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Amazon Relational Database Service
User Guide (API Version 2014-10-31)

Replication with Amazon Aurora

Aurora Replicas are independent endpoints in an Aurora DB cluster, best used for scaling read operations and increasing availability. Up to 15 Aurora Replicas can be distributed across the Availability Zones that a DB cluster spans within a region. Although the DB cluster volume is made up of multiple copies of the data for the DB cluster, the data in the cluster volume is represented as a single, logical volume to the primary instance and to Aurora Replicas in the DB cluster.

As a result, all Aurora Replicas return the same data for query results with minimal replica lag—usually much less than 100 milliseconds after the primary instance has written an update. Replica lag varies depending on the rate of database change. That is, during periods where a large amount of write operations occur for the database, you might see an increase in replica lag.

Aurora Replicas work well for read scaling because they are fully dedicated to read operations on your cluster volume. Write operations are managed by the primary instance. Because the cluster volume is shared among all instances in your DB cluster, no additional work is required to replicate a copy of the data for each Aurora Replica. In contrast, MySQL Read Replicas must replay, on a single thread, all write operations from the master DB instance to their local data store, which can affect MySQL Read Replicas ability to support large volumes of read traffic.

To increase availability, you can use Aurora Replicas as failover targets. That is, if the primary instance fails, an Aurora Replica is promoted to the primary instance with only a brief interruption during which read and write requests made to the primary instance fail with an exception. If your Aurora DB cluster doesn't include any Aurora Replicas, then the primary instance is recreated during a failure event. However, promoting an Aurora Replica is much faster than recreating the primary instance. For high-availability scenarios, we recommend that you create one or more Aurora Replicas, of the same DB instance class as the primary instance, in different Availability Zones for your Aurora DB cluster. For more information on Aurora Replicas as failover targets, see Fault Tolerance for an Aurora DB Cluster.

Important

Aurora Replicas always use the REPEATABLE READ default transaction isolation level for operations on InnoDB tables. You can use the SET TRANSACTION ISOLATION LEVEL command to change the transaction level only for the primary instance of an Amazon Aurora DB cluster. This restriction avoids user-level locks on Aurora Replicas and allows Aurora Replicas to scale to support thousands of active user connections while still keeping replica lag to a minimum.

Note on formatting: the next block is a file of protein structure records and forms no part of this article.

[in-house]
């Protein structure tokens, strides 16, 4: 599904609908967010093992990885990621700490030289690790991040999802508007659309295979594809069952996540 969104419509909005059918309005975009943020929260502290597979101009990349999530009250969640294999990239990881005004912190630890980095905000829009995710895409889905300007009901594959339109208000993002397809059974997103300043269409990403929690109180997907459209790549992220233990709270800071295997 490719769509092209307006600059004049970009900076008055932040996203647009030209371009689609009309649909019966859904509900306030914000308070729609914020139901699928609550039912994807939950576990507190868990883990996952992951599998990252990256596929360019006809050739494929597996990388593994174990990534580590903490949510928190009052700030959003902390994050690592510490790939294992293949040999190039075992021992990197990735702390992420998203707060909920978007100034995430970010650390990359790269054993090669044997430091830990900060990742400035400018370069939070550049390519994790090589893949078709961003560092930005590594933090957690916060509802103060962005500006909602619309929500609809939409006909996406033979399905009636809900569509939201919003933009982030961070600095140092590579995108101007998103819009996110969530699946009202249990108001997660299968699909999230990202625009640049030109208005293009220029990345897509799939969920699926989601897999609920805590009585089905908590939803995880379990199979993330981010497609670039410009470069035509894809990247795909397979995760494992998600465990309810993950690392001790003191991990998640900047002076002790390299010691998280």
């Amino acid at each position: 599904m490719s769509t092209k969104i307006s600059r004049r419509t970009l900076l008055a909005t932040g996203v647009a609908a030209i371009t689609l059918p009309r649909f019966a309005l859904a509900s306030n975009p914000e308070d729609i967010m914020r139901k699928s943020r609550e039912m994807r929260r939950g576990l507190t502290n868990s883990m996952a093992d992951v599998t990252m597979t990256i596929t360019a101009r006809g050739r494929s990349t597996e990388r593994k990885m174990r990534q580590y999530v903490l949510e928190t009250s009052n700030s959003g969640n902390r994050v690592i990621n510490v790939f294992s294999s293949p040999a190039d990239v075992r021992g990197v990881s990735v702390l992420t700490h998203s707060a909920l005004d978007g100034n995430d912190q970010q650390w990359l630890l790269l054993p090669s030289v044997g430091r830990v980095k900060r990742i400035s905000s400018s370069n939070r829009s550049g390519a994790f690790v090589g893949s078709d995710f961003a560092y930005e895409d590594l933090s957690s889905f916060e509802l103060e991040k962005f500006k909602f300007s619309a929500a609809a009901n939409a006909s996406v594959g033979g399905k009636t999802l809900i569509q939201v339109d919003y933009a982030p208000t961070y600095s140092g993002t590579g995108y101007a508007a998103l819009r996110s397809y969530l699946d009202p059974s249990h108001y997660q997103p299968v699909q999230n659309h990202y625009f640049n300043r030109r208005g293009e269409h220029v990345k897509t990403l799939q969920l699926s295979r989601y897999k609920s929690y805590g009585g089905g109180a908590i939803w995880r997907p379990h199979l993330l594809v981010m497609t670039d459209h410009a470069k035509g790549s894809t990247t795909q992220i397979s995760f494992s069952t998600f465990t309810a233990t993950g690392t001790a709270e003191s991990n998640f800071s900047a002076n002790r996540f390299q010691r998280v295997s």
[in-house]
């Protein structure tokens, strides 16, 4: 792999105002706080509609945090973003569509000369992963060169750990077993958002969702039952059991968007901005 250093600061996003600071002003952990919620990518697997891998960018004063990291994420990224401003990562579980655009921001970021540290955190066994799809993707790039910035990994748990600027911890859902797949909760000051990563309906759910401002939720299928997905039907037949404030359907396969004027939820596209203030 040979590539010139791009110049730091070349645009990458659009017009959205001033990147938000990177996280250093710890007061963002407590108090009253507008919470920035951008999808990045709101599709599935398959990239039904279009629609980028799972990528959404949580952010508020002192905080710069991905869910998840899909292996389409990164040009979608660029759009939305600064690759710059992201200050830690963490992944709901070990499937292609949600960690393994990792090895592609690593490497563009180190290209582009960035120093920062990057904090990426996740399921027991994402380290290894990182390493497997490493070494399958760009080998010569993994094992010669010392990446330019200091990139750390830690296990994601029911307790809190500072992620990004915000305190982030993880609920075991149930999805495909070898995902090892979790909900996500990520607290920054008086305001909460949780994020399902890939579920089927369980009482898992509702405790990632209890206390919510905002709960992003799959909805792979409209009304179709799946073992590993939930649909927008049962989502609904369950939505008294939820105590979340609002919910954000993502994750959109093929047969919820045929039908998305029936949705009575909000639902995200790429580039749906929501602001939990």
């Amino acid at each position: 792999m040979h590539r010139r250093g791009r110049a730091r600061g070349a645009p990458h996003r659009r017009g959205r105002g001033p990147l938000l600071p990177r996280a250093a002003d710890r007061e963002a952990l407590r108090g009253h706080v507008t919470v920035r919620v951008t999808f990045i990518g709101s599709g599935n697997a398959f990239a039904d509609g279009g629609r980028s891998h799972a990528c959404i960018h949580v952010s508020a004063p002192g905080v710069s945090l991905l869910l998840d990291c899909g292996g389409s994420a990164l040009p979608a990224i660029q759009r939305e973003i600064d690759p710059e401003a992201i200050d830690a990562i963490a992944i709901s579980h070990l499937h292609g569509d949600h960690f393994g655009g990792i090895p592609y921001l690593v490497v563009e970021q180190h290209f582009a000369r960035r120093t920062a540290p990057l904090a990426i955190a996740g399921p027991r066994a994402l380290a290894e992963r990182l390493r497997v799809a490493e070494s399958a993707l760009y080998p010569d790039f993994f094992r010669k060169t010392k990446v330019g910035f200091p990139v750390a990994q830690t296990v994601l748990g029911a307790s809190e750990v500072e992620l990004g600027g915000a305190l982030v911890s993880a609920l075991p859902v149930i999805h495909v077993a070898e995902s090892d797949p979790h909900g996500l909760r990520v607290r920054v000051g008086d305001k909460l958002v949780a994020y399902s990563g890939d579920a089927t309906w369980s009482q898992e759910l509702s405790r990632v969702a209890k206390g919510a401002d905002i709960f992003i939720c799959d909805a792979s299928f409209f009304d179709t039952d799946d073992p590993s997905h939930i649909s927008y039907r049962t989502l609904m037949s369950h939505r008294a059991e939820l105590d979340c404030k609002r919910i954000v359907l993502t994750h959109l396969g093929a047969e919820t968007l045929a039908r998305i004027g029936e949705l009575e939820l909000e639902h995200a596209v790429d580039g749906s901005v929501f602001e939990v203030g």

For details on how to create an Aurora Replica, see Creating an Aurora Replica Using the Console.

You can set up replication between two Amazon Aurora DB clusters in different AWS regions. For details, see Replicating Amazon Aurora DB Clusters Across AWS Regions.

You can set up replication between two Amazon Aurora DB clusters using MySQL binary log (binlog) replication. For details, see Replication Between Aurora and MySQL or Between Aurora and Another Aurora DB Cluster.

You can set up replication between an RDS MySQL DB instance as the master and an Aurora DB cluster by creating an Aurora Read Replica of a MySQL DB instance. Typically, this approach is used for migration to Aurora rather than for ongoing replication. For details, see Migrating Data from a MySQL DB Instance to an Amazon Aurora DB Cluster by Using a Read Replica.

Monitoring Aurora Replication

Read scaling and high availability depend on minimal lag time. You can monitor how far an Aurora Replica is lagging behind the primary instance of your Aurora DB cluster by monitoring the Amazon CloudWatch ReplicaLag metric. Because Aurora Replicas read from the same cluster volume as the primary instance, the ReplicaLag metric has a different meaning for an Aurora DB cluster. The ReplicaLag metric for an Aurora Replica indicates the lag for the page cache of the Aurora Replica compared to that of the primary instance.

If you need the most current value for Aurora Replica lag, you can query the mysql.ro_replica_status table in your Aurora DB cluster and check the value in the Replica_lag_in_msec column. This column value is provided to Amazon CloudWatch as the value for the ReplicaLag metric. The values in the mysql.ro_replica_status are also provided in the INFORMATION_SCHEMA.REPLICA_HOST_STATUS table in your Aurora DB cluster.

For more information on monitoring RDS instances and CloudWatch metrics, see Monitoring Amazon RDS.